From Japanese Empire to American Hegemony: Koreans and Okinawans in the Resettlement of Northeast Asia

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Hardback: $68.00
ISBN-13: 9780824892098
Published: February 2023

Additional Information

312 pages | 10 b&w illustrations
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  • About the Book
  • When American occupiers broke up the Japanese empire in the wake of World War II, approximately 1.7 million people departed Japan for various parts of Northeast Asia. The mass exodus was spearheaded by Koreans, many of whom chartered small fishing vessels to ship them back quickly to their liberated homeland, while wartime devastation hampered the return of Okinawans to their archipelago. By the time the officially endorsed repatriation program was inaugurated, however, increasing numbers of people began escaping US military rule in southern Korea and the Ryukyu Islands by smuggling themselves into occupied Japan.

    How and why did these migrants move across borderlines newly drawn by American occupiers in the region? Their personal stories reveal what liberation and defeat meant to displaced peoples, and how the compounding challenges of their resettlement led to the expansion of smuggling networks. The consequent surge of unauthorized border-crossings spurred occupation authorities into forging exclusionary migration regulations. Through a comparative study of Korean and Okinawan experiences during the postwar occupation era, Matthew Augustine explores how their migrations shaped, and were in turn shaped by, American policies throughout the region.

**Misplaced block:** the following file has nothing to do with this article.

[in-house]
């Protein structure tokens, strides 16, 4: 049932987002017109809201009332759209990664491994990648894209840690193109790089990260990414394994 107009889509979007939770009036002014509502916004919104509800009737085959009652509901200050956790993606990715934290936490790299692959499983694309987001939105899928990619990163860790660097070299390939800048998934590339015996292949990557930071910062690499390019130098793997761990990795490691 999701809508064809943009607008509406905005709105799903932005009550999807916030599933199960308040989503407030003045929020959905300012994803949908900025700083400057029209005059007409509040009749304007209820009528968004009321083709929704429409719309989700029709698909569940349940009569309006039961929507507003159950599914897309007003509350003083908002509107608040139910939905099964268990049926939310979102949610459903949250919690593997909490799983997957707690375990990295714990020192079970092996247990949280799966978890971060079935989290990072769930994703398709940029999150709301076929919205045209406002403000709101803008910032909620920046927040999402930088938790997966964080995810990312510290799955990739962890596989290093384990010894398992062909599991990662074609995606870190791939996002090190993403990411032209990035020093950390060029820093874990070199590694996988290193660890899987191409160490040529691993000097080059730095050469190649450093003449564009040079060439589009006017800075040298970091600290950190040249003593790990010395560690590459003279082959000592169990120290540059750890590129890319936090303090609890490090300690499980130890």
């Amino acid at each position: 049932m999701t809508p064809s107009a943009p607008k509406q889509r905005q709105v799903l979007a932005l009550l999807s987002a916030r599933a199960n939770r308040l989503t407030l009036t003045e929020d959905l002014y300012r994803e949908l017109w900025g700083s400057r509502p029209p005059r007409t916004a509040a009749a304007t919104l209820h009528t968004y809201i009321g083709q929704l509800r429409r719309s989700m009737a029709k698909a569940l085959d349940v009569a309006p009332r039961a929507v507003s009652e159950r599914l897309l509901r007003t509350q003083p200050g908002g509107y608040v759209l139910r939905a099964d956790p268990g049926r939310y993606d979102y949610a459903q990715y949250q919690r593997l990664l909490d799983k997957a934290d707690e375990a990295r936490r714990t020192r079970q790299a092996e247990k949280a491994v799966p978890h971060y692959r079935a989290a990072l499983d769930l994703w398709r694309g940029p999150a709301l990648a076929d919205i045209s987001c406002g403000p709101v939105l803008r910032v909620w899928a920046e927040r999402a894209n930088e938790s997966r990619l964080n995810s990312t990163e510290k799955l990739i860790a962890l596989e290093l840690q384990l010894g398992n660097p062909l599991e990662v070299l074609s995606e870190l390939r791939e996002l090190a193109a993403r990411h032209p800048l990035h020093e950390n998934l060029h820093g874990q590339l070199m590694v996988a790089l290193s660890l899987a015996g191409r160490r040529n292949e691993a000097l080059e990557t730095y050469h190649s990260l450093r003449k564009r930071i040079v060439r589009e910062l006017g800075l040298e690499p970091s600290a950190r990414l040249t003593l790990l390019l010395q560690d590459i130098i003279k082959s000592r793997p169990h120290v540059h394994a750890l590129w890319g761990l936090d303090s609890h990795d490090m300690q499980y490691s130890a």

This is the first comprehensive study of the dynamic and often contentious relationship between migrations and border controls in US-occupied Japan, Korea, and the Ryukyus, examining the American interlude in Northeast Asia as a closely integrated, regional history. The extent of cooperation and coordination among American occupiers, as well as their competing jurisdictions and interests, determined the mixed outcome of using repatriation and deportation as expedient tools for dismantling the Japanese empire. The heightening Cold War and deepening collaboration between the occupiers and local authorities coproduced stringent migration laws, generating new problems of how to distinguish South Koreans from North Koreans and “Ryukyuans” from Japanese. In occupied Japan, fears of communist infiltration and subversion merged with deep-seated discrimination, transforming erstwhile colonial subjects into “aliens” and “illegal aliens.” This transregional history explains the process by which Northeast Asia and its respective populations were remade between the fall of the Japanese empire and the rise of American hegemony.

  • About the Author(s)
    • Matthew R. Augustine, Author

      Matthew R. Augustine is associate professor of modern Japanese and East Asian history at Kyushu University.
  • Reviews and Endorsements
    • We historians already know that Japan was cosmopolitan during the imperial period but, with notable exceptions, has worked hard to exclude migrants and refugees in the postwar era. The author does an important intellectual and political public service by presenting an explanation of why this might be.
      —Lori Watt, Washington University in St. Louis